1974 total votes.
Todd Reesing passed for 442 yards, and Kerry Meier had a school-record 16 receptions for 142 yards in KU's five-point victory.
Yeah, the Kansas University football team did what it had to do Saturday at Memorial Stadium, holding off Iowa State.
And, yeah, at this point in the season, a victory is a valuable commodity, no matter how you go about getting it.
But, man …
In KU’s much-too-close-for-comfort 41-36 homecoming victory, the Cyclones shined a harsh light upon the 16th-ranked Jayhawks, exposing, in great detail, the flaws and imperfections of a clearly problematic defense.
Easily one of the conference’s worst offensive units throughout the first month-and-a-half of the season, the Cyclones had their way with the Jayhawks, rolling up 512 yards and raising serious questions about whether the Jayhawks can survive what promises to be a grueling Big 12 Conference schedule.
“It was not a pretty picture,” Kansas coach Mark Mangino said of his team’s defensive effort, and that was a bit of an understatement.
In fact, before Iowa State quarterback Austen Arnaud narrowly overthrew receiver Darius Darks in the end zone for what would have been the go-ahead score, there was good reason to think the Cyclones were about to pull off the biggest upset of the young conference season.
Instead, however, Kansas survived, jogging off the field a few minutes later with its unbeaten record — if not its self-confidence — intact.
Following a near-upset at the hands of the Cyclones in last year’s conference opener, players spent much of last week assuring a similar letdown wouldn’t occur this time around, that the 2008 game had taught them that no Big 12 opponent can be taken lightly.
But then they took the field and, apparently, forgot to take their own advice.
Kansas’ dismal defensive performance made Arnaud look like a Heisman Trophy contender for much of the afternoon. The junior, who entered the game ranked last in the conference in passing yards per game, completed 25 of 40 passes for 293 yards and two touchdowns without an interception, adding 67 yards and another score on the ground.
Four ISU receivers finished with at least four receptions, meanwhile, while the team gained an average of 6.1 yards per play and converted six of seven red-zone opportunities.
Even a KU run defense that entered the game ranked third nationally wasn’t immune, giving up 219 rushing yards, including a career-high 152 to Cyclones junior tailback Alexander Robinson.
In the end, it was a multi-faceted lesson in defensive futility.
“We just weren’t getting off blocks, weren’t making tackles,” said KU safety Ryan Murphy, who along with true freshman linebacker Huldon Tharp earned his first career start Saturday. “We just really weren’t making plays.”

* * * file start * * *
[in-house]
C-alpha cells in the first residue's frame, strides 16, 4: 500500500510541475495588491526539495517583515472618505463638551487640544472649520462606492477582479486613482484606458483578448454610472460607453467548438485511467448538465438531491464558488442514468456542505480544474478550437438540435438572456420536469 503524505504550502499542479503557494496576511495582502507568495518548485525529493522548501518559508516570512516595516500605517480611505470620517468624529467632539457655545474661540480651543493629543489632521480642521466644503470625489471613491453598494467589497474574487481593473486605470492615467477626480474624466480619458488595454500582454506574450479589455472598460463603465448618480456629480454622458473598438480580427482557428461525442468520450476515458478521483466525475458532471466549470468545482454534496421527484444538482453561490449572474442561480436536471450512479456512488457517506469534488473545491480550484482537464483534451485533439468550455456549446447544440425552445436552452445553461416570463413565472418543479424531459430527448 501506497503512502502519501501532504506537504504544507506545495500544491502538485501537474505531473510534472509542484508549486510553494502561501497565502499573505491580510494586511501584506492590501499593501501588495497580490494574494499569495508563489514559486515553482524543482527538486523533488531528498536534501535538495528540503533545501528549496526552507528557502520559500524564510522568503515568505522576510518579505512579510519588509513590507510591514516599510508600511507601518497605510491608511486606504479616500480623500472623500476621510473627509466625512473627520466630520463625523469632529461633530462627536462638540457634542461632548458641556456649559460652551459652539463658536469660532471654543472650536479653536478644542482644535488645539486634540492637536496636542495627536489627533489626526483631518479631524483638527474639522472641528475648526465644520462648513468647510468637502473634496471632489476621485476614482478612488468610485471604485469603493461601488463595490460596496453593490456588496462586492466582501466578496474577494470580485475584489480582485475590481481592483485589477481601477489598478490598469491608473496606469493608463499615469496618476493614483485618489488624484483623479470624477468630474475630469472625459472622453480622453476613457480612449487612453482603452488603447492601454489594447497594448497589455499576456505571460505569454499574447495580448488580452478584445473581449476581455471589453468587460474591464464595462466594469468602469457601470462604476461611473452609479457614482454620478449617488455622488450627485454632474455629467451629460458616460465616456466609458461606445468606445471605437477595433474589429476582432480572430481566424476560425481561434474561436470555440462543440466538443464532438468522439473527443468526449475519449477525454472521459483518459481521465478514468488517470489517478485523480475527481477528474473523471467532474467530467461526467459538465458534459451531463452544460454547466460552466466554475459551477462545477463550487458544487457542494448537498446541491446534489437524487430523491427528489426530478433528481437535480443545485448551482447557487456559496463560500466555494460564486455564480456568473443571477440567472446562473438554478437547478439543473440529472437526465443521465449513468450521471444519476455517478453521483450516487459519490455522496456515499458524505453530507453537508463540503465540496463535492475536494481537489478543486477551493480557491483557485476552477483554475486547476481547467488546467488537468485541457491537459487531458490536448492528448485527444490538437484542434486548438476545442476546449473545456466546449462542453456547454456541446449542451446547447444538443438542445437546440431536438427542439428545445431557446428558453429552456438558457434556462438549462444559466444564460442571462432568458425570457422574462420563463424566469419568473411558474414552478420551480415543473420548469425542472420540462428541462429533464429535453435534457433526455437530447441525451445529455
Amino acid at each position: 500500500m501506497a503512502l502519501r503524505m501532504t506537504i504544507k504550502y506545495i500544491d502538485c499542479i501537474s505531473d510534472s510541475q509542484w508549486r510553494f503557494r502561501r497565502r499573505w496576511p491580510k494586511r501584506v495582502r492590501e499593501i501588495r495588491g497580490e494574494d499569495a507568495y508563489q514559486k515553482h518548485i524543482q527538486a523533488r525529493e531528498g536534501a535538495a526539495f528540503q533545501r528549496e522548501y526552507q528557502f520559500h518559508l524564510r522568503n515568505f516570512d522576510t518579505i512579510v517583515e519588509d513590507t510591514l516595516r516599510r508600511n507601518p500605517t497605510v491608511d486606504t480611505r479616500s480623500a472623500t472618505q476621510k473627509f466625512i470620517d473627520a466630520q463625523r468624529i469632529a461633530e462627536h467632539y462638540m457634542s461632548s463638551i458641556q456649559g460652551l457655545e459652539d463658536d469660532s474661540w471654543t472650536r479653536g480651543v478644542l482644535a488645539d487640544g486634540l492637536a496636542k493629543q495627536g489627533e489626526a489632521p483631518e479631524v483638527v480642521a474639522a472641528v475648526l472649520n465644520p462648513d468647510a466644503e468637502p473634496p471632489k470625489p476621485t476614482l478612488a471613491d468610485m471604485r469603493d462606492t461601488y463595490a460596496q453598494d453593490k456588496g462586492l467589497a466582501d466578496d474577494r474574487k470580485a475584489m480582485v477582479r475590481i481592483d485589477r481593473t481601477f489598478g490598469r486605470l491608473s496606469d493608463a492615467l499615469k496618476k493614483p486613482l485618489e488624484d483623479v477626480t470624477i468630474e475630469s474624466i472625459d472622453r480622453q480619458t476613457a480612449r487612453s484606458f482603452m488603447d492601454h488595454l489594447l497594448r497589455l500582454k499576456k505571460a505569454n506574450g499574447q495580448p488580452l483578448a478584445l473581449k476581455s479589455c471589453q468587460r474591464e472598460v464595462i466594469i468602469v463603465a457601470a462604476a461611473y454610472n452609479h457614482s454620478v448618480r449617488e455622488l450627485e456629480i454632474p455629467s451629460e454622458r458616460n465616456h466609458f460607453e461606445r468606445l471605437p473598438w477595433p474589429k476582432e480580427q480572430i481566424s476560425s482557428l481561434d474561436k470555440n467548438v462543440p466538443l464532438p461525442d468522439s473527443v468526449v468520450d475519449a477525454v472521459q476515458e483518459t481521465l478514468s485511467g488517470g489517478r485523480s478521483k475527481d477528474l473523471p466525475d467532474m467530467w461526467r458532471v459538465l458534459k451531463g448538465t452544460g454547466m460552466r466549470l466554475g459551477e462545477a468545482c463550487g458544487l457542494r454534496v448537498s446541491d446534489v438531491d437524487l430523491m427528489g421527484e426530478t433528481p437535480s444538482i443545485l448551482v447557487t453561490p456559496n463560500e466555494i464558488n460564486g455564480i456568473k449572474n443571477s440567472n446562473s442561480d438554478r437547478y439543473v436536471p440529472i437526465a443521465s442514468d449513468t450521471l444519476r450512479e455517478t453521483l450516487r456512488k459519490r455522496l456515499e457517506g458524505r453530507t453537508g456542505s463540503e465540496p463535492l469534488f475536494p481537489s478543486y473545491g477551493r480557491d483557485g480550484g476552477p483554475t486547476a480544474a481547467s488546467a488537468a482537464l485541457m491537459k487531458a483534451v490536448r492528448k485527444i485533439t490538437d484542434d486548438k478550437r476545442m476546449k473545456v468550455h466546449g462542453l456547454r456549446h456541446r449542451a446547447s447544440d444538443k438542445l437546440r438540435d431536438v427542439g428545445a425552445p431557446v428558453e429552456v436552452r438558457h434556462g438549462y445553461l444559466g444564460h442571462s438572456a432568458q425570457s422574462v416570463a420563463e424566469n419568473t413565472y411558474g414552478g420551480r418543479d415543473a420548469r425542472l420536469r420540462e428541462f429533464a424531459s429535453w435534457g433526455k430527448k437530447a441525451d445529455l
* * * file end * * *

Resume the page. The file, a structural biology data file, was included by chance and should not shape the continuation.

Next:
The defensive miscues, meanwhile, overshadowed a near-flawless performance by the team’s offensive unit.
Behind quarterback Todd Reesing, who set a career high with 442 passing yards and finished 37-of-49 with five total touchdowns, the Jayhawks’ offense was able to overcome the defense’s shortcomings.
Receiver Kerry Meier grabbed a school-record 16 passes for 142 yards and two scores, Dezmon Briscoe added 12 catches for 186 yards and another two scores, and the Jayhawks scored twice in the fourth quarter to turn a 30-27 deficit into a 41-30 lead.
As Kansas defensive back Justin Thornton put it, “Thank goodness for Todd.”
Following the game, Mangino admitted that he wasn’t necessarily surprised by the problems of the team’s defense — “I knew in April they were going to get exposed,” Mangino told reporters. “You all found out today” — and said the coaching staff might need to re-evaluate (read: simplify) its approach heading into a four-game stretch in which Kansas will play on the road three times and face two of the conference’s best offensive teams in Oklahoma and Texas Tech.
“Maybe we have them doing too many things,” Mangino said. “Sometimes less is better, and as a coach I’ve got to understand that. You have to know what your kids can do and what they can’t, and maybe I have not assessed that properly.
“Even the best fundamental teachers in the game sometimes get caught up in the scheme business, because it really looks good on the board,” he added. “(But) I have to understand that what is good on the board might not be best for our players. And it’s up to me to get that worked out.”
So where does Saturday’s game leave the Jayhawks?
A week ago, the team’s matchup with downtrodden Colorado looked like nothing more than a formality leading up to an Oct. 24 meeting with the No. 19 Sooners.
But following an afternoon that raised some troubling questions, it’s clear that steps must be taken if Kansas hopes to battle for its first outright Big 12 North title in school history.
“Those kids are in that locker room, and I think they’re embarrassed,” Mangino said. “They know they didn’t play well. As coaches, we know they didn’t play well; we didn’t coach them well enough. And tomorrow we’ll get in our meetings, we’ll study it, and we’ll make it better.”